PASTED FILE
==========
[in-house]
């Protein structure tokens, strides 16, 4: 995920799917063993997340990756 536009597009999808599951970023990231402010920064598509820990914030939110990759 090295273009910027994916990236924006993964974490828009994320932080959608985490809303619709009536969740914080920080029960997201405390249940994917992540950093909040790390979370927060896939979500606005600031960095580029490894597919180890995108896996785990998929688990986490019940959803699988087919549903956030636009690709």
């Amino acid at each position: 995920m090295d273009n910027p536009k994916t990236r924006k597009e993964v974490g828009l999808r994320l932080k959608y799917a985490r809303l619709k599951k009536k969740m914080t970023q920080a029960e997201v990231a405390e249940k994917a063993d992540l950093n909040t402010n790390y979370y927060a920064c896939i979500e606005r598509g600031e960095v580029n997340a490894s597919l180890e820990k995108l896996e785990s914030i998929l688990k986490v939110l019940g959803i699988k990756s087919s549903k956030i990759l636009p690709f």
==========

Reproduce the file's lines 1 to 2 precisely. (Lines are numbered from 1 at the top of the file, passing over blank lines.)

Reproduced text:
[in-house]
């Protein structure tokens, strides 16, 4: 995920799917063993997340990756 536009597009999808599951970023990231402010920064598509820990914030939110990759 090295273009910027994916990236924006993964974490828009994320932080959608985490809303619709009536969740914080920080029960997201405390249940994917992540950093909040790390979370927060896939979500606005600031960095580029490894597919180890995108896996785990998929688990986490019940959803699988087919549903956030636009690709």